Pre-word: I mentioned Roy Baker in my May 22 piece ("Bests and Wursts") as the smartest person I have ever met. Truth be told: He was much more than that. Ergo, today's essay on this indelibly memorable man.
Roy Baker was too young to have been my dad, too old to have been my friend back in the day. The day of cookouts in our backyard—which could foment at a moment's notice. Charcoal, Old Spice and Rheingold in the air. Is it possible that every such day was sunny at the Holleran Manse? I think so.
Roy would be there, the quietest of the bunch. His niece, Alice, was in my class at St. Ann's. Seventeen years older than I, Roy was still a grown-up.
I didn't truly get to know him until years later, down at The Sons of Sweden, where he would occasionally tend bar. I was off the road and between marriages. Roy had been through the service, a career in insurance and a marriage that produced three daughters.
For some reason, the same group of us—with a revolving cast of characters—would convene at The Holy Rail on Tuesday nights, when Roy usually had the stick. Forget the apricot flips, peach bloom fizzes and all those cotton-candy libations. Shots and beers were the fare.
And what a cast! Dinky, Tweezer, Digger, Caz, Dicky Pizza, Iodine—plus various and sundry Avenue denizens who would saunter into "The Black Hole," as we had renamed the club. Finally, one night as a clot of us shoehorned into the bar, Roy said, "Look out. Here comes The Rat Pack." Said sobriquet stuck. And stuck good.
In essence, Roy was more of a referee than a mixologist. For the debates would rage: music, sports, politics, Black Rock legends and some really deep trivia. One of my favorites was the 50 Home Run Club (there was an august group of baseballers who had accomplished this in a single season). Mind you, this was before the list became distended with SterRod types who were shooting up liquid Pledge and gobbling equine tranks the size of Milk Duds.
We'd launch our spitballs. First, the usual suspects: Maris, Mantle, Mays. Ruth, Kiner, Greenberg. Then the outsiders: George Foster, Jimmie Foxx.
One of us would say, "C'mon, there's gotta be one more."
"Hank Aaron." Nope.
"Lou Gehrig." Ixnay.
Then the inevitable would come. The Rat Pack would dummy up like an EF Hutton spot. We'd all turn to Roy, who'd be washing a glass or making change.
He would say, ever so quietly, "I think it was Johnny Mize." Bullshit. Roy knew it was Mize (who did it for the Jints in '47). He would just never blurt it out. Ever. That wasn't Roy Baker.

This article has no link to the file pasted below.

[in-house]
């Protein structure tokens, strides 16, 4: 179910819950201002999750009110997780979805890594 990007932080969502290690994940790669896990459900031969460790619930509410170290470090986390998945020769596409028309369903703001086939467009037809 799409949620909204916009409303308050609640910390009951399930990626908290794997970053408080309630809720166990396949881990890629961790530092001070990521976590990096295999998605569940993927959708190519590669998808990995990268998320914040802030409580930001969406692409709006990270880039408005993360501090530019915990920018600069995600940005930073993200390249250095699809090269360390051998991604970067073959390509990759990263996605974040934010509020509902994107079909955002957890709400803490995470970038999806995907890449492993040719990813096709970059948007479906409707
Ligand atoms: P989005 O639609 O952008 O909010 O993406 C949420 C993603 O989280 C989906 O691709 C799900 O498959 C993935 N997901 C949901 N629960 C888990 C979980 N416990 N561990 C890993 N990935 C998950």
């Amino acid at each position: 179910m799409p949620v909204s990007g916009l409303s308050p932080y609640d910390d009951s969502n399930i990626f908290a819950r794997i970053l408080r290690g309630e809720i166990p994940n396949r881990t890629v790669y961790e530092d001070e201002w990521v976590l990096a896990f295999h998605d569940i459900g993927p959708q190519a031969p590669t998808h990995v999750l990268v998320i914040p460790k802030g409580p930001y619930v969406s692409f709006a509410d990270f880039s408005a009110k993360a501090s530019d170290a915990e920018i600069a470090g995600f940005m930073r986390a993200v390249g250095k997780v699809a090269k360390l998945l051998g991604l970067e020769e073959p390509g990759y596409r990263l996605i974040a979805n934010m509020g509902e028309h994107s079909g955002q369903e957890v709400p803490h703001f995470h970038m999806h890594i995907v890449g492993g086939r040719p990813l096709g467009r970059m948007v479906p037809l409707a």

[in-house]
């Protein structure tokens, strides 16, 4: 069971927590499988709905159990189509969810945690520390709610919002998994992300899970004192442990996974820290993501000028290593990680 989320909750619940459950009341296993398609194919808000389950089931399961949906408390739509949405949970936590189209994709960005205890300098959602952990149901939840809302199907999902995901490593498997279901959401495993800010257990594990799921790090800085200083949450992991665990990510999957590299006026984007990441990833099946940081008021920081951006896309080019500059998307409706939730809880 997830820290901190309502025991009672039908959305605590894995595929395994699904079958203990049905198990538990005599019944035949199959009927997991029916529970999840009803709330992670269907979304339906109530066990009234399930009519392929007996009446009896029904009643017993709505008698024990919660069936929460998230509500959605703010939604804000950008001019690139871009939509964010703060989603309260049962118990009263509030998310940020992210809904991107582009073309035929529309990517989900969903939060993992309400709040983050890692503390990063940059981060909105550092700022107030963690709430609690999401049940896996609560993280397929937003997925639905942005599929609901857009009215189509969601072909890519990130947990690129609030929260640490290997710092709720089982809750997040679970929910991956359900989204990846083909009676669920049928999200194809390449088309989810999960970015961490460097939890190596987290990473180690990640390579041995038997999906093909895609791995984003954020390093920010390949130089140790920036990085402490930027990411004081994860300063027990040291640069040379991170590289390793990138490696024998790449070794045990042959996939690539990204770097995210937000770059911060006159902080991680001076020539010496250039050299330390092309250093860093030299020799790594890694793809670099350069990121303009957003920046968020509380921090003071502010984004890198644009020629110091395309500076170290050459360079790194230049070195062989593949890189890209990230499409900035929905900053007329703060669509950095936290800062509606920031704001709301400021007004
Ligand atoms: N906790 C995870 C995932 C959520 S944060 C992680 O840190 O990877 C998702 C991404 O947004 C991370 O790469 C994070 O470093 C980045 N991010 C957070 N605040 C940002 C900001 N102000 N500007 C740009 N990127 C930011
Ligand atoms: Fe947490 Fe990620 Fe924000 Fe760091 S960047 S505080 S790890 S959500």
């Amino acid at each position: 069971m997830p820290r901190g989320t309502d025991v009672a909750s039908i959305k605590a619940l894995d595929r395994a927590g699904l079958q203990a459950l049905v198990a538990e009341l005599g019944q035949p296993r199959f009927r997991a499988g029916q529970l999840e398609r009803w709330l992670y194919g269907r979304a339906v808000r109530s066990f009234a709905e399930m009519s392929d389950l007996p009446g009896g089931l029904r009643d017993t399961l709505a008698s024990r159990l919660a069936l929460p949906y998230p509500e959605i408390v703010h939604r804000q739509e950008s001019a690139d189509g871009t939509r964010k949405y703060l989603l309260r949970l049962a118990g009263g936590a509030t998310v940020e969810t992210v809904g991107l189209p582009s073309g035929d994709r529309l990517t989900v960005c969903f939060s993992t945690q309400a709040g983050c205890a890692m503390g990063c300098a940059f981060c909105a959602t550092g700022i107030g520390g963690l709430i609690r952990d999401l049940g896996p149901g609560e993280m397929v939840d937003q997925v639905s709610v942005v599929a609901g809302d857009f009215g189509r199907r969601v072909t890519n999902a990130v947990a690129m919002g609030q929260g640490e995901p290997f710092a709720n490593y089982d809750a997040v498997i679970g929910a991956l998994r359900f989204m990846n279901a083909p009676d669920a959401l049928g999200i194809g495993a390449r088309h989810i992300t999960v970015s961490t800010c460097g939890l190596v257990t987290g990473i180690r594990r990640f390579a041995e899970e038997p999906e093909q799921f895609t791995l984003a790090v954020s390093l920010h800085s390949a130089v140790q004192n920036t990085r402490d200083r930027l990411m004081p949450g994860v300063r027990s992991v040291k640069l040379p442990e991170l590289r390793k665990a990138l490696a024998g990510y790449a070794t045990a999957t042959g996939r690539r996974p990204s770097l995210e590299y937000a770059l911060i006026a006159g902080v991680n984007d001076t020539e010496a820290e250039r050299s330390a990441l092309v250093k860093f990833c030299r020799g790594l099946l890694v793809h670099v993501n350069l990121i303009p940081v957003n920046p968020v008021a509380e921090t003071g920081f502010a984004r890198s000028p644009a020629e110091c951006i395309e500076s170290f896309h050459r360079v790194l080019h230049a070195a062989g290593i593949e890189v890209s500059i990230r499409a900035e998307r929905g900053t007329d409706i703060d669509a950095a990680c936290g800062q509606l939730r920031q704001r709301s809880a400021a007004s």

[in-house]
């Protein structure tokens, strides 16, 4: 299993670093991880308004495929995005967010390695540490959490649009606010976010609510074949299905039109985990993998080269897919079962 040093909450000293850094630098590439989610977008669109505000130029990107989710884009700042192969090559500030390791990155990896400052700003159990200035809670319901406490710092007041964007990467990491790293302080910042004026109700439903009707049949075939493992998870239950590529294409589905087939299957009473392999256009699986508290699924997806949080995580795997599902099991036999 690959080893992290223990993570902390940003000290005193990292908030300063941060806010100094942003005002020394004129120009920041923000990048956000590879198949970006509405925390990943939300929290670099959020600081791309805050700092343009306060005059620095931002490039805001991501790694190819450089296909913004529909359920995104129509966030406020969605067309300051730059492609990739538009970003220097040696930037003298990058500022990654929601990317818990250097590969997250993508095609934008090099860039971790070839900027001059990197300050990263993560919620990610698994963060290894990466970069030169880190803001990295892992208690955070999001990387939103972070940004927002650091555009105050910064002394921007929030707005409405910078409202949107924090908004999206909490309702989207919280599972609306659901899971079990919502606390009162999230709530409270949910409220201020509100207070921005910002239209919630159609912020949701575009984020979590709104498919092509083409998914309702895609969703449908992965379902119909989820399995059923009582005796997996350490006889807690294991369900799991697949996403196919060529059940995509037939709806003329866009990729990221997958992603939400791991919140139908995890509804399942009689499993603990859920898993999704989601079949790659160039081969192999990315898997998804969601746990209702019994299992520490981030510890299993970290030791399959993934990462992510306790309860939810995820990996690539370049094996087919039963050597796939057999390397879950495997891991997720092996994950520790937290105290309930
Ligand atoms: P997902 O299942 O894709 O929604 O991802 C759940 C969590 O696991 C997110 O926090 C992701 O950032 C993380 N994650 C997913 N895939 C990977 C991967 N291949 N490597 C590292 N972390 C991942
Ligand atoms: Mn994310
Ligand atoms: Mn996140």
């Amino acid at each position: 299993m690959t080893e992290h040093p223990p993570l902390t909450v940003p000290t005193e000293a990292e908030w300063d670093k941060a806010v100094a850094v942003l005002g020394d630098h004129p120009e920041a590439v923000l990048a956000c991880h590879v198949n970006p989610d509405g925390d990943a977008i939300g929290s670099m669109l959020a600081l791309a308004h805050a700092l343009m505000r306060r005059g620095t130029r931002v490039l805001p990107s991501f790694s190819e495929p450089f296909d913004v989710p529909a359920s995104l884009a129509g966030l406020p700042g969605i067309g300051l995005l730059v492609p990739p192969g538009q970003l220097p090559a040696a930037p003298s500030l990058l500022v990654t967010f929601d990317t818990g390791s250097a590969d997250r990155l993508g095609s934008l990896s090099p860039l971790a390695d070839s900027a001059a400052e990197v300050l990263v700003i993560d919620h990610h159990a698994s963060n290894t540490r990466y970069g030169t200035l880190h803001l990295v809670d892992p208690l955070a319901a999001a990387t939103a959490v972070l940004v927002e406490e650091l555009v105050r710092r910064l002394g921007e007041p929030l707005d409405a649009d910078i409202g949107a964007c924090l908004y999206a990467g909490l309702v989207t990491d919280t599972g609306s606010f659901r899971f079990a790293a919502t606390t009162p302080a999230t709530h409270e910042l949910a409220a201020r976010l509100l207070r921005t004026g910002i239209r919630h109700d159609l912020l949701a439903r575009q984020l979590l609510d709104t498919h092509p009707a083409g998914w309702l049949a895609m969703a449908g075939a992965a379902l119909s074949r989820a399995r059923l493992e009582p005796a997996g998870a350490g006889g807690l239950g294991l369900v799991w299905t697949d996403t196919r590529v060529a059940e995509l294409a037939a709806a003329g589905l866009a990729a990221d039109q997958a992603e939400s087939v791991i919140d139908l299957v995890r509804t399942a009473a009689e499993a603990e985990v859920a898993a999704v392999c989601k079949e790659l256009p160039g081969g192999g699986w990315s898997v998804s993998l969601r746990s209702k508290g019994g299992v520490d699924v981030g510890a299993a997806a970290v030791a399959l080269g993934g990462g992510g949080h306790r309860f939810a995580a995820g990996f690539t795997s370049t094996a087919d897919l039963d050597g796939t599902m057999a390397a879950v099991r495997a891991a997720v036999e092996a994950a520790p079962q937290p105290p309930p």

One time, an outsider wanted to consult a copy of The Baseball Encyclopedia ("The Bible," as we called it) that was well-secreted behind the bar. He got a big stare-down from the Pack. Iodine snarled, "What the [deleted] do we need The Bible for? We've got Uncle Roy." QED.
And his knowledge wasn't limited to sports—even though we learned he had skipped class in high school to go to the Polo Grounds on October 3, 1951 and witnessed perhaps the most storied home run in baseball history as Bobby Thomson cannoned a Ralph Branca fastball into the Manhattan gloaming.
Aside from rock 'n roll, there wasn't too much Roy couldn't cover with his fecund acres of knowledge. If we were at the club for Jeopardy, most of the crew would blurt out answers. Perhaps two or three times per show, we'd look to Roy, who would barely whisper, "Admiral William Halsey" or "Des Moines, Iowa."
My favorite times would be later in the evening, after most of the Rat Pack had melted away. Sometimes, at closing, Roy would say, "Hey, Tim. Why don't you stay and help me close up?" I would jump at the opportunity.
And, yes, we would bat it around. Big time. Virtually no tome was unstirred: opera, classical music, history, geography. Stuff that would have given Alex Trebek apoplexy. And we swung for the fences. He would rarely allow vignettes from his own life. And I learned—with each session—a new strain of admiration for this wonderful man.
Maybe we'd even have a second dram ("It would be a shame if we didn't," Roy would say.). And that would be it.
But—no word of a lie—it wasn't Roy's knowledge that soaked into me as much as his self-effacing manner. He would demur demurely, never bragging, but without false modesty.
Funny part is, I never saw Roy socially unless we happened to run into each other. I talked to him only once on the phone in his later years as his health began to waver.
He fathered three beautiful—and wise, of course—daughters. Caz had a crush on one of them; myself on another. Cazzie was cautious about asking a fabulous Baker girl on a date.
"She's Roy's daughter!" he'd argue when we pushed him. This was a measure of how much we respected him.
Roy Baker passed on June 19, 2009. Rat Packers carried his coffin. I was asked, but had to refuse due to caring for my son.
I have no doubt that no other person's coil-shuffling (other than my parents') has affected me more deeply, more achingly than Roy's. I am not ashamed to be reaching for Kleenex as I write.
Some people have friends, soulmates, mentors, Svengalis, gurus.
Roy Baker was my hero.